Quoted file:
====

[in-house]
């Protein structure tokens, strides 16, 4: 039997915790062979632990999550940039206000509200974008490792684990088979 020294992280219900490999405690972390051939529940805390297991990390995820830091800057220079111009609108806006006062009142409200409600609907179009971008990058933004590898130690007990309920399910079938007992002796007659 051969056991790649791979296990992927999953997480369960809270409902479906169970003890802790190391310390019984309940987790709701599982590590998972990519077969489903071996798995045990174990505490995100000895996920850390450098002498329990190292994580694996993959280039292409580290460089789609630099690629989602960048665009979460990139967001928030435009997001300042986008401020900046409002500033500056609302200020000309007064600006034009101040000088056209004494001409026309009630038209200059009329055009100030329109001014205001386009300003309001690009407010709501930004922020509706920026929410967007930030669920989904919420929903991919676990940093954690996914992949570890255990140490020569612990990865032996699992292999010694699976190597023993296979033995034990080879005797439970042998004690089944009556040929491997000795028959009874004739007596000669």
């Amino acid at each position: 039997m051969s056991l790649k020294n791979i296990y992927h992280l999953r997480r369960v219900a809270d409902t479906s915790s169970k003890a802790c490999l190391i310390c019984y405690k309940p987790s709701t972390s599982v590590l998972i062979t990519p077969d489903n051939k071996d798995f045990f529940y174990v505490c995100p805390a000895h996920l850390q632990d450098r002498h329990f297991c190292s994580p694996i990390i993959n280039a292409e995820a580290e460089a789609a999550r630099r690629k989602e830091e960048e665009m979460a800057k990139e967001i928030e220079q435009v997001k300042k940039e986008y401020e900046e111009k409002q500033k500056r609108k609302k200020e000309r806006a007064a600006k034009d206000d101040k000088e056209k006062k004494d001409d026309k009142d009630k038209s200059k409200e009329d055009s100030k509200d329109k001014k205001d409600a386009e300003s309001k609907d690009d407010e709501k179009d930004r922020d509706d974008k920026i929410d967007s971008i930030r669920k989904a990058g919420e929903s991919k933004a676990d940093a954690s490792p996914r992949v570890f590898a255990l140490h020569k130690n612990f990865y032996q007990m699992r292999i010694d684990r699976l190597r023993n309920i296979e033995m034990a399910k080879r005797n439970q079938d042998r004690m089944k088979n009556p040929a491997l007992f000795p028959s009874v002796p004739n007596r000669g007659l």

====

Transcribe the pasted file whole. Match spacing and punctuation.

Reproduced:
[in-house]
């Protein structure tokens, strides 16, 4: 039997915790062979632990999550940039206000509200974008490792684990088979 020294992280219900490999405690972390051939529940805390297991990390995820830091800057220079111009609108806006006062009142409200409600609907179009971008990058933004590898130690007990309920399910079938007992002796007659 051969056991790649791979296990992927999953997480369960809270409902479906169970003890802790190391310390019984309940987790709701599982590590998972990519077969489903071996798995045990174990505490995100000895996920850390450098002498329990190292994580694996993959280039292409580290460089789609630099690629989602960048665009979460990139967001928030435009997001300042986008401020900046409002500033500056609302200020000309007064600006034009101040000088056209004494001409026309009630038209200059009329055009100030329109001014205001386009300003309001690009407010709501930004922020509706920026929410967007930030669920989904919420929903991919676990940093954690996914992949570890255990140490020569612990990865032996699992292999010694699976190597023993296979033995034990080879005797439970042998004690089944009556040929491997000795028959009874004739007596000669």
């Amino acid at each position: 039997m051969s056991l790649k020294n791979i296990y992927h992280l999953r997480r369960v219900a809270d409902t479906s915790s169970k003890a802790c490999l190391i310390c019984y405690k309940p987790s709701t972390s599982v590590l998972i062979t990519p077969d489903n051939k071996d798995f045990f529940y174990v505490c995100p805390a000895h996920l850390q632990d450098r002498h329990f297991c190292s994580p694996i990390i993959n280039a292409e995820a580290e460089a789609a999550r630099r690629k989602e830091e960048e665009m979460a800057k990139e967001i928030e220079q435009v997001k300042k940039e986008y401020e900046e111009k409002q500033k500056r609108k609302k200020e000309r806006a007064a600006k034009d206000d101040k000088e056209k006062k004494d001409d026309k009142d009630k038209s200059k409200e009329d055009s100030k509200d329109k001014k205001d409600a386009e300003s309001k609907d690009d407010e709501k179009d930004r922020d509706d974008k920026i929410d967007s971008i930030r669920k989904a990058g919420e929903s991919k933004a676990d940093a954690s490792p996914r992949v570890f590898a255990l140490h020569k130690n612990f990865y032996q007990m699992r292999i010694d684990r699976l190597r023993n309920i296979e033995m034990a399910k080879r005797n439970q079938d042998r004690m089944k088979n009556p040929a491997l007992f000795p028959s009874v002796p004739n007596r000669g007659l």